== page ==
“That was you, Marl.”

Marlene nodded. “I always wanted to know what it’d be like to have a life like this, on a planet. I passed many in my travels.” She smiled. “Your loneliness drew me to you, Annie, and I couldn’t have asked for a better friend.”

“But you aged.”

“I can alter my form, as I need to, and take all the knowledge I need from the world around me — that’s how I knew about comics.”

“What about your parents?”

“I warped the world around me. No one ever actually saw my parents, they just thought they did. It hurt people to think about them for long, so they generally didn’t.”

It was obvious now she’d said it, but it’d never occurred to me before that I’d never seen her parents. “There was a house, though. I was in it.”

“Pure starlight given form, for as long as I could sustain it.”

“It’s just a field now.”

“Yes.”

“And everyone . . . ”

“They’ve forgotten me.”

A terrible thought struck me. “Will I?”

“No, not unless you want to.”

“No!”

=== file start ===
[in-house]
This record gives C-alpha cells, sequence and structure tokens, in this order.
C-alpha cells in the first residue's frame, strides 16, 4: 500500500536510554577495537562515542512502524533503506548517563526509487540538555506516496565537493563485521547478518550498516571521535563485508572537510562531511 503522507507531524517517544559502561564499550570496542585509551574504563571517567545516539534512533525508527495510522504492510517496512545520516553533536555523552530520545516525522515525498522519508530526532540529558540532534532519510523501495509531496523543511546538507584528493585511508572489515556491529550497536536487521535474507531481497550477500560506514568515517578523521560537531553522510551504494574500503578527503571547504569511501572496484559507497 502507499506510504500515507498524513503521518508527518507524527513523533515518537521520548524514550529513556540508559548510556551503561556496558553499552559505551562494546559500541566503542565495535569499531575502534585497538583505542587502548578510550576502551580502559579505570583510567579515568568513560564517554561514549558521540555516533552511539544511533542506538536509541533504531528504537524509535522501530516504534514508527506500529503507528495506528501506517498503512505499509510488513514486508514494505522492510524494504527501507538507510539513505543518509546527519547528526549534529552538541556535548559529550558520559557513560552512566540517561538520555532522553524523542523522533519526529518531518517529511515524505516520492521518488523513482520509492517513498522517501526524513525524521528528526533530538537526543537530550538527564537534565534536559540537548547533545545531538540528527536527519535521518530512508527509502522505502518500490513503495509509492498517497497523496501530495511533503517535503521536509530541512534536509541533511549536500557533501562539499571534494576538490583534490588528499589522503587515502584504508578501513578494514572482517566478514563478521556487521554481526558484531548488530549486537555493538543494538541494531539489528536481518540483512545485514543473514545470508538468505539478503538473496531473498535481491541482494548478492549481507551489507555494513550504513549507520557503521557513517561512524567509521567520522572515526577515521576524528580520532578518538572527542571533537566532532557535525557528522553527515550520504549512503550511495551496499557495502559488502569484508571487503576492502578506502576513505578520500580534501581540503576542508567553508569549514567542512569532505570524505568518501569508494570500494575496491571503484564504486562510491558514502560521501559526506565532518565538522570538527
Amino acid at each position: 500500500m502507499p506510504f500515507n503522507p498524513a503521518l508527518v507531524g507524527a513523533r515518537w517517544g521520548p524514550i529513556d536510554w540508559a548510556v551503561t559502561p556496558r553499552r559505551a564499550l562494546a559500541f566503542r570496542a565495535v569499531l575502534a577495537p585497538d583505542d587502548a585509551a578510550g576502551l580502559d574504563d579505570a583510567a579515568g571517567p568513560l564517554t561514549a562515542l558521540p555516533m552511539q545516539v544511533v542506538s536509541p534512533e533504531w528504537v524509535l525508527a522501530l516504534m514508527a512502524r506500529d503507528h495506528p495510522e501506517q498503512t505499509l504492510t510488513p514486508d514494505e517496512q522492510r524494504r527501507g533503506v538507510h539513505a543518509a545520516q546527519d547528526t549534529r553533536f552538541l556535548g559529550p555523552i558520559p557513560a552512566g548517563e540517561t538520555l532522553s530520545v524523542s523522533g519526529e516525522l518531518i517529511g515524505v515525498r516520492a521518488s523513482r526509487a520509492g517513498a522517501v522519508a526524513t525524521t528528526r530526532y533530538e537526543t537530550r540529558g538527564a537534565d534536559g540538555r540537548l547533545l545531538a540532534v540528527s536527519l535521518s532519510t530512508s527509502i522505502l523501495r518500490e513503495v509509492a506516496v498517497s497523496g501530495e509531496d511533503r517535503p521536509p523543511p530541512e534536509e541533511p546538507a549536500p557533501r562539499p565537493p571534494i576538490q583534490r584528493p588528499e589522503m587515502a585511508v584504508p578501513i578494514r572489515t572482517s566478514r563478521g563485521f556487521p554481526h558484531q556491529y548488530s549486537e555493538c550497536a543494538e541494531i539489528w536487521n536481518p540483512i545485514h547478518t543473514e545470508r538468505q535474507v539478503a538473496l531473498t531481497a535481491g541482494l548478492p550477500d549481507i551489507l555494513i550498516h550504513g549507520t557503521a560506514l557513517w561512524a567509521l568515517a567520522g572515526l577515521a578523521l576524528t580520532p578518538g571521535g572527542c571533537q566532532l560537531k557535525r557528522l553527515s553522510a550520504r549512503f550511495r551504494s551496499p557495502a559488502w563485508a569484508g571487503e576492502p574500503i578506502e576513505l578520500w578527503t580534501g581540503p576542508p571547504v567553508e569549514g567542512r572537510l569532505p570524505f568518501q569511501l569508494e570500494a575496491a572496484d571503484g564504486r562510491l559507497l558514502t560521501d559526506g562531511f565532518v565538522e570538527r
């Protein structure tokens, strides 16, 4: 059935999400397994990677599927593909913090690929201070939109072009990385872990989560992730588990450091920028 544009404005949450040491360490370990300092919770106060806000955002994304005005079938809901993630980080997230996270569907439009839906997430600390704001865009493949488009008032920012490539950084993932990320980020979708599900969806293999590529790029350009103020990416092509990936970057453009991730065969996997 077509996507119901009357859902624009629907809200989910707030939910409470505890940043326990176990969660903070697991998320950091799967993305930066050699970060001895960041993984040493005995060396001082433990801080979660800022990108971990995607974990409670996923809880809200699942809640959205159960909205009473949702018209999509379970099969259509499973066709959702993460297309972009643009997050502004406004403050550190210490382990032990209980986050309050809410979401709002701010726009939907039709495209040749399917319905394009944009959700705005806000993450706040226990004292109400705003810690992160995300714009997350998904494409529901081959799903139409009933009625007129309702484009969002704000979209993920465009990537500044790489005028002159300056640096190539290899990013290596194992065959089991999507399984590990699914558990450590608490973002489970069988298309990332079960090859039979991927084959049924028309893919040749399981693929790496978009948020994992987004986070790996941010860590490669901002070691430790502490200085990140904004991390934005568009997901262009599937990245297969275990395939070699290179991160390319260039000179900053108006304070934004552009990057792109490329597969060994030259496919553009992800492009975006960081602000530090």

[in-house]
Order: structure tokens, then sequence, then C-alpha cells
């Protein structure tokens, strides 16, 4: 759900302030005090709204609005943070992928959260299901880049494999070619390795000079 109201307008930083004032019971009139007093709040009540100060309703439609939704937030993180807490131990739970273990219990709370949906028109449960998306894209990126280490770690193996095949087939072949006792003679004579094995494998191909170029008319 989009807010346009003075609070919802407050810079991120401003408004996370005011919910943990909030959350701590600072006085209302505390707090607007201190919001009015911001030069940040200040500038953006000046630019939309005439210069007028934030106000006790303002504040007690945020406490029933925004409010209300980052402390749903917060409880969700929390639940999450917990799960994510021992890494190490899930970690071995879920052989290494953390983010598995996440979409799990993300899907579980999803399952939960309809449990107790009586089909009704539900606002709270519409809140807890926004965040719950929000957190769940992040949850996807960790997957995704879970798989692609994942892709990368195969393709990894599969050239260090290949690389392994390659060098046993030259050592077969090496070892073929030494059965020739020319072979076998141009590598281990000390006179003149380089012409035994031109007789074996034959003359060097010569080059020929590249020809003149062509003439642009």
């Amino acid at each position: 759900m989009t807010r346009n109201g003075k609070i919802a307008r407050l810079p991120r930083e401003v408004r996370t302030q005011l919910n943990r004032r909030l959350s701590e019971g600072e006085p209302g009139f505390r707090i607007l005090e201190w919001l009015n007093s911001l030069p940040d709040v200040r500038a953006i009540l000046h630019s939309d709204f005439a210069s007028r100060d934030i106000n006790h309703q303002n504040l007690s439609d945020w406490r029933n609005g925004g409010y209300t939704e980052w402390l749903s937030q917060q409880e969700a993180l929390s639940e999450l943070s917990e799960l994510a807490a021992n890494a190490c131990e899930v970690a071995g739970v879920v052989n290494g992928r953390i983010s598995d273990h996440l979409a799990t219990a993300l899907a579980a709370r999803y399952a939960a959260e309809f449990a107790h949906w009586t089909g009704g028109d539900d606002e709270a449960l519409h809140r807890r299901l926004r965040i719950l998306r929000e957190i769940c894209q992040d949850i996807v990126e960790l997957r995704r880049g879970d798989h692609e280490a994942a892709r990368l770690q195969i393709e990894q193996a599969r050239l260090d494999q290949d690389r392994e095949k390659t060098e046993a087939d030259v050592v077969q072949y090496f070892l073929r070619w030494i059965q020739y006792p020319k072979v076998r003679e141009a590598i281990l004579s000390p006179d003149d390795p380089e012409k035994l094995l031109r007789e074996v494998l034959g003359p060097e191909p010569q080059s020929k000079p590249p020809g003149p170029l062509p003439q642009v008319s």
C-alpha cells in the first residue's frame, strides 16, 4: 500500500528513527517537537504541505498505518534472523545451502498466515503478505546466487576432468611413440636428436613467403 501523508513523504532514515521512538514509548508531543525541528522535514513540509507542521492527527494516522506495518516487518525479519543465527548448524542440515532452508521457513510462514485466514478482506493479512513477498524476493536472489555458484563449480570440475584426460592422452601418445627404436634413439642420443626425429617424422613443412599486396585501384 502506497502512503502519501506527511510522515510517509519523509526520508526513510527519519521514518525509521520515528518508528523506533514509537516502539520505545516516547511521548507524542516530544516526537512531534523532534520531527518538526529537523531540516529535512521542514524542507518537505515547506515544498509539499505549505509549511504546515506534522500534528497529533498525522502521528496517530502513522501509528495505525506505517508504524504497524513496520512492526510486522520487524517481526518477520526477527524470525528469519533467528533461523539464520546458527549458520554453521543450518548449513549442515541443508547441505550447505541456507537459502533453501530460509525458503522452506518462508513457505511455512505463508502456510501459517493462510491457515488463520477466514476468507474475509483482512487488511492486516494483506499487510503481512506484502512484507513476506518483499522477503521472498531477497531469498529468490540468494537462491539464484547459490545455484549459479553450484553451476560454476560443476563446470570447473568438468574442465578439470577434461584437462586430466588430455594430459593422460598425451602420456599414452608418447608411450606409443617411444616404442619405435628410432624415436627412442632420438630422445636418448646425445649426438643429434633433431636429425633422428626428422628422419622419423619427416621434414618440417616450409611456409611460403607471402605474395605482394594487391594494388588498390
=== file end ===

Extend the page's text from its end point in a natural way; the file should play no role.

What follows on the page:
“I’m glad.” Her eyes were incredibly bright. “It’s almost time.”

“Don’t go, Marl. Stay here, with me.” I shuddered and felt fresh tears fall. “Please.”

“I’m sorry . . . I wish I could.” Shining tears glistened on her cheeks. “But I can’t . . . can’t sustain this body any longer.”

Marlene convulsed and the light coming from her brightened. I held her tight in my arms until the shaking passed.

“Will . . . will you be back? One day?”

“I . . . I don’t know . . . I hope . . . ” Her face was wracked with pain and new cracks appeared with every passing second. “I love you, super Annie.”

“I love you, magic Marl.”

Marlene twitched a final time and exhaled. An incredibly bright mist poured out of her eyes, nose, and mouth. It lingered for a moment in front of me, then drifted upwards until I could no longer see it. Her body was gone too, as if it’d never been.

I sat there for hours, watching the sky and waiting.

But Marlene was gone.


“And what time do you call this? Your dinner’s freezing!”

I closed the door and looked at Ma. I thought about Marlene and how she’d never have any dinners again, hot or cold, and burst into tears. Ma pulled me close and wrapped her arms around me.

“Oh, Annie. You poor critter.” She rubbed the back of my head. “I’m sorry for how I was this morning — a rough night, is all. You know what Christmas is like. No wine, though, don’t you worry. Never wine, I promise.”

I sobbed louder, amazed I still had tears to shed.

“You’re a good wain, Annie, you know that? The very best. How about we chuck that freezing lot and go down the chippy?”